Can the Saudi Crown Prince Transform the Kingdom?

Can the Saudi Crown Prince Transform the Kingdom?

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LONDON — A new Saudi Arabia is undergoing a difficult and complicated rebirth. Two weeks before the arrest last Saturday of 11 Saudi princes, several ministers and entrepreneurs in an “anti-corruption” drive, Crown Prince Mohammed bin Salman organized a lavish global economic summitmeeting in Riyadh to showcase his plans to diversify the Saudi economy beyond oil.

At the summit meeting, Prince Mohammed spoke of his plans to returnSaudi Arabia to its original moderate Islam. So far his statements about moderate Islam seem to be a public relations exercise aimed at global investors.

Prince Mohammed also announced a $500 billion project to build a futuristic city on the Red Sea called Neom, which he said wasn’t meant to generate jobs for Saudi citizens but to serve regional interests and global capitalism. He linked this phantasmagoria to imposing moderate Islam on the Saudi people and ridding the country of many members of the wealthy elite, including princes and their profiteering clients.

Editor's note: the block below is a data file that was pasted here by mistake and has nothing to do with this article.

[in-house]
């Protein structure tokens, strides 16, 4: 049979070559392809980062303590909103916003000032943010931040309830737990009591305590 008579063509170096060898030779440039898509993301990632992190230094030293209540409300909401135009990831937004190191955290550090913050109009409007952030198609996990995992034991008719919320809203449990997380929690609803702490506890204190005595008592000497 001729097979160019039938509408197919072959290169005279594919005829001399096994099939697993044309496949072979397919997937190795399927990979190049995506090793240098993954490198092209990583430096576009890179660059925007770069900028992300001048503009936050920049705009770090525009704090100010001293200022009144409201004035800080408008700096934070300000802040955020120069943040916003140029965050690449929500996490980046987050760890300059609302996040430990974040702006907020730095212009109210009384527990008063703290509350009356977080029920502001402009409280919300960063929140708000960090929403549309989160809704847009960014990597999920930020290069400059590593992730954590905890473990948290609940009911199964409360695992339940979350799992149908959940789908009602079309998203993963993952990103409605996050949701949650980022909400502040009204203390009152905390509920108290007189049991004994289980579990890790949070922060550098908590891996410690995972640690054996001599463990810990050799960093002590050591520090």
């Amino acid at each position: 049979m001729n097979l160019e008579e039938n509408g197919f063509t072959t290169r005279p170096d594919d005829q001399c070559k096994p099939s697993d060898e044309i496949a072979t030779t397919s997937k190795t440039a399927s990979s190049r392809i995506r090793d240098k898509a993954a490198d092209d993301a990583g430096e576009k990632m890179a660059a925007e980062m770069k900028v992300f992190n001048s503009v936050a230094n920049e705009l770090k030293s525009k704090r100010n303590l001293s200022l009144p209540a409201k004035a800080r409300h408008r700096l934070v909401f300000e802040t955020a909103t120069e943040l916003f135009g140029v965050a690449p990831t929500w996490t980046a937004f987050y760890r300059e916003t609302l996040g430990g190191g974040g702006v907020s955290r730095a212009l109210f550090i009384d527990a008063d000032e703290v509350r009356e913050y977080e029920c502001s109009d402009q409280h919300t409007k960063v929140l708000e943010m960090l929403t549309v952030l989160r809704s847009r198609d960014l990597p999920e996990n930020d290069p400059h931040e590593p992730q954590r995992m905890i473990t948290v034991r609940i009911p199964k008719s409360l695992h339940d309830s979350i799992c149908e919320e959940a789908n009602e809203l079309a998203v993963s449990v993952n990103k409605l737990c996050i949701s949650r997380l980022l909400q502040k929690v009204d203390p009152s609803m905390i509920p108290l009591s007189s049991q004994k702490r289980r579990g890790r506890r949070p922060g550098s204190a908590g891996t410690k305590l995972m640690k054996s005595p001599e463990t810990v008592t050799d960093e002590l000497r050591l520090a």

Prince Mohammed described 1979 as the year when Saudi radicalization was born, as if the country had been an island of tolerance, moderation and liberal Islam earlier. That year will always be remembered for the Iranian revolution, a traumatic moment for Saudi Arabia. The founding of the Islamic Republic of Iran undermined Saudi Arabia’s claims of being the only authentic Islamic country.

As Iran began to Islamize its institutions and propagate an Islamic revolutionary rhetoric abroad, the Saudis felt nervous. They consequently revived their cherished radical version of Islam, namely Wahhabism, a puritanical sectarian movement that originated in 18th-century Arabia.

In 1979, Saudi Arabia’s own indigenous radical Islam unleashed its full potential when a group of so-called Unitarians seized the Mecca mosque and took hostages in protest against the government’s corruption, relations with the West, Westernization and other grievances.

The House of Saud realized the volatility of the state religion. But instead of trying to de-radicalize the radicals, the regime chose to indulge them and submit to their uncompromising agenda.

The Camp David agreement between Israel and Egypt in 1979 also troubled many Saudis. Consequently, Saudi Arabia together with other Arab countries boycotted Egypt under pressure from local groups.

The Soviet invasion of Afghanistan in 1979 provided an opportunity for Saudi Arabia to outdo Iran’s Islamic republic in displaying Islamic credentials.

Saudi Arabia wanted to defuse the religious radicalism at home by letting its own jihadis seek martyrdom in Afghanistan. This eventually led to the emergence of global jihad under the leadership of Osama bin Laden.

Instead, since September, Prince Mohammed has sent hundreds of clerics, intellectuals and Islamic thinkers to prison under the pretext of fighting terrorism. Many of those detained are not radical Islamists.